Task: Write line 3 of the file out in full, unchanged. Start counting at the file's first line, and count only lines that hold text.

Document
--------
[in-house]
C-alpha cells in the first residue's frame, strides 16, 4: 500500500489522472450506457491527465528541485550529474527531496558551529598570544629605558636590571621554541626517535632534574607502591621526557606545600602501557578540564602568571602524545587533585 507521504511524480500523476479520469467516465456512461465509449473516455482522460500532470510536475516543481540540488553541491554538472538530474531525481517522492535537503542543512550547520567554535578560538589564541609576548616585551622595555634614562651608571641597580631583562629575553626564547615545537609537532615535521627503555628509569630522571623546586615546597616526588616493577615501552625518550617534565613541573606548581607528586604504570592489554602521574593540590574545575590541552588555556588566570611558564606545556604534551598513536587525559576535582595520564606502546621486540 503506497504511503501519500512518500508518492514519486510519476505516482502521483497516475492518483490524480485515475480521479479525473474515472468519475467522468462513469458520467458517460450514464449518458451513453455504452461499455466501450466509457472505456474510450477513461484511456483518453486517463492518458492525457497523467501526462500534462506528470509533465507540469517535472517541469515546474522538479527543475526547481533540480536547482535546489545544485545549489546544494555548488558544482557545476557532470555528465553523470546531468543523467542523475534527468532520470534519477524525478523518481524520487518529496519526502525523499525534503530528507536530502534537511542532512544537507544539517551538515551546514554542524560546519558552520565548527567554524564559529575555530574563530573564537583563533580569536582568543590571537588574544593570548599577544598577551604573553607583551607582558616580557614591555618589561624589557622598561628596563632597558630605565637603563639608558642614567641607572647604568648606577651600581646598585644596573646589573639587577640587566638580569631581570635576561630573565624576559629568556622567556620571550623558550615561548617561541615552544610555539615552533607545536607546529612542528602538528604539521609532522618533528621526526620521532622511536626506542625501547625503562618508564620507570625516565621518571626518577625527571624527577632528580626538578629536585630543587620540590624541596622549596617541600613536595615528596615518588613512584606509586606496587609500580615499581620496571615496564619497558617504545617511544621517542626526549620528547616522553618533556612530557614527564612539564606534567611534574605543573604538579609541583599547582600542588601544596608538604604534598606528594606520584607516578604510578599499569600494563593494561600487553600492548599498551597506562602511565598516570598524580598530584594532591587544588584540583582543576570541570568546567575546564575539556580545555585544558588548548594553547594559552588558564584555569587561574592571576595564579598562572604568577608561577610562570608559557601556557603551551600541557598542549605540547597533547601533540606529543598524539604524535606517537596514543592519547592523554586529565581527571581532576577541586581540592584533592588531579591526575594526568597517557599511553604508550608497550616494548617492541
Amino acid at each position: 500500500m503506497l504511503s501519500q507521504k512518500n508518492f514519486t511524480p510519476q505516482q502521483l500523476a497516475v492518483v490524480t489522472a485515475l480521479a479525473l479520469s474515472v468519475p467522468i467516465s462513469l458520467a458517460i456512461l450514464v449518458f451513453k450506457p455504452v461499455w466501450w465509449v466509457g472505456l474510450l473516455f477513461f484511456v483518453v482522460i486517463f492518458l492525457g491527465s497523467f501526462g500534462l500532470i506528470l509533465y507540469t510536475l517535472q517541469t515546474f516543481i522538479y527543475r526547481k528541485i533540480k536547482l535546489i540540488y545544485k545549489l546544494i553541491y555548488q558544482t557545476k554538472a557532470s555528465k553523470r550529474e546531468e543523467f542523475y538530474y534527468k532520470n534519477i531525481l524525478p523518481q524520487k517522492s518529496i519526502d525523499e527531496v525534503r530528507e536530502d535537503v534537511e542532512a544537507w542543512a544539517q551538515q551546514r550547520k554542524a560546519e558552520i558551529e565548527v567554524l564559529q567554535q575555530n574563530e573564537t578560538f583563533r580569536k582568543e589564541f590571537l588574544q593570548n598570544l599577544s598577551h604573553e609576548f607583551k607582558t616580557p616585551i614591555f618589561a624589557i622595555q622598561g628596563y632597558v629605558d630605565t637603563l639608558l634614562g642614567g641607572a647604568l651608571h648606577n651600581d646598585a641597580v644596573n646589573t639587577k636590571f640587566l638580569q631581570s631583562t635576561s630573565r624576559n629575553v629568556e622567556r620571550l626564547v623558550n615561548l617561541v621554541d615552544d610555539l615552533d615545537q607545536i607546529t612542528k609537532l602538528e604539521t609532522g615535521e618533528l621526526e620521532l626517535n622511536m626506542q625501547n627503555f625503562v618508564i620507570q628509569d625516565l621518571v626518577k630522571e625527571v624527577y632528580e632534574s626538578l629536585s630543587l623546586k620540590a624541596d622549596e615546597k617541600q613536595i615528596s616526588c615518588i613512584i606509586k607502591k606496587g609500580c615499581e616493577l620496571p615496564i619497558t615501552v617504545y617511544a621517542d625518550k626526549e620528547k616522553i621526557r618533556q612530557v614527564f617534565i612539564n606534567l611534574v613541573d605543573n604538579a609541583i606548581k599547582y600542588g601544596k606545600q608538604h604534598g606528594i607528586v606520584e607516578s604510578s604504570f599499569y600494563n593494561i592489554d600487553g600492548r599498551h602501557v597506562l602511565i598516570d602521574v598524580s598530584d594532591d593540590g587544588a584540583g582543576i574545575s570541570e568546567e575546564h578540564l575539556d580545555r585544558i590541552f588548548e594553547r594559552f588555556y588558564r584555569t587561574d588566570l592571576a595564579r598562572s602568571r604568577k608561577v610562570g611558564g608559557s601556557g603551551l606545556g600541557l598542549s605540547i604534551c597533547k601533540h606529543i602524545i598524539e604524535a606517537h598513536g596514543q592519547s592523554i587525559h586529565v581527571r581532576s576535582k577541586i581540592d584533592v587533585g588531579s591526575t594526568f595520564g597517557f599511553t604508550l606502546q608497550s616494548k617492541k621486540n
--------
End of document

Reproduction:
Amino acid at each position: 500500500m503506497l504511503s501519500q507521504k512518500n508518492f514519486t511524480p510519476q505516482q502521483l500523476a497516475v492518483v490524480t489522472a485515475l480521479a479525473l479520469s474515472v468519475p467522468i467516465s462513469l458520467a458517460i456512461l450514464v449518458f451513453k450506457p455504452v461499455w466501450w465509449v466509457g472505456l474510450l473516455f477513461f484511456v483518453v482522460i486517463f492518458l492525457g491527465s497523467f501526462g500534462l500532470i506528470l509533465y507540469t510536475l517535472q517541469t515546474f516543481i522538479y527543475r526547481k528541485i533540480k536547482l535546489i540540488y545544485k545549489l546544494i553541491y555548488q558544482t557545476k554538472a557532470s555528465k553523470r550529474e546531468e543523467f542523475y538530474y534527468k532520470n534519477i531525481l524525478p523518481q524520487k517522492s518529496i519526502d525523499e527531496v525534503r530528507e536530502d535537503v534537511e542532512a544537507w542543512a544539517q551538515q551546514r550547520k554542524a560546519e558552520i558551529e565548527v567554524l564559529q567554535q575555530n574563530e573564537t578560538f583563533r580569536k582568543e589564541f590571537l588574544q593570548n598570544l599577544s598577551h604573553e609576548f607583551k607582558t616580557p616585551i614591555f618589561a624589557i622595555q622598561g628596563y632597558v629605558d630605565t637603563l639608558l634614562g642614567g641607572a647604568l651608571h648606577n651600581d646598585a641597580v644596573n646589573t639587577k636590571f640587566l638580569q631581570s631583562t635576561s630573565r624576559n629575553v629568556e622567556r620571550l626564547v623558550n615561548l617561541v621554541d615552544d610555539l615552533d615545537q607545536i607546529t612542528k609537532l602538528e604539521t609532522g615535521e618533528l621526526e620521532l626517535n622511536m626506542q625501547n627503555f625503562v618508564i620507570q628509569d625516565l621518571v626518577k630522571e625527571v624527577y632528580e632534574s626538578l629536585s630543587l623546586k620540590a624541596d622549596e615546597k617541600q613536595i615528596s616526588c615518588i613512584i606509586k607502591k606496587g609500580c615499581e616493577l620496571p615496564i619497558t615501552v617504545y617511544a621517542d625518550k626526549e620528547k616522553i621526557r618533556q612530557v614527564f617534565i612539564n606534567l611534574v613541573d605543573n604538579a609541583i606548581k599547582y600542588g601544596k606545600q608538604h604534598g606528594i607528586v606520584e607516578s604510578s604504570f599499569y600494563n593494561i592489554d600487553g600492548r599498551h602501557v597506562l602511565i598516570d602521574v598524580s598530584d594532591d593540590g587544588a584540583g582543576i574545575s570541570e568546567e575546564h578540564l575539556d580545555r585544558i590541552f588548548e594553547r594559552f588555556y588558564r584555569t587561574d588566570l592571576a595564579r598562572s602568571r604568577k608561577v610562570g611558564g608559557s601556557g603551551l606545556g600541557l598542549s605540547i604534551c597533547k601533540h606529543i602524545i598524539e604524535a606517537h598513536g596514543q592519547s592523554i587525559h586529565v581527571r581532576s576535582k577541586i581540592d584533592v587533585g588531579s591526575t594526568f595520564g597517557f599511553t604508550l606502546q608497550s616494548k617492541k621486540n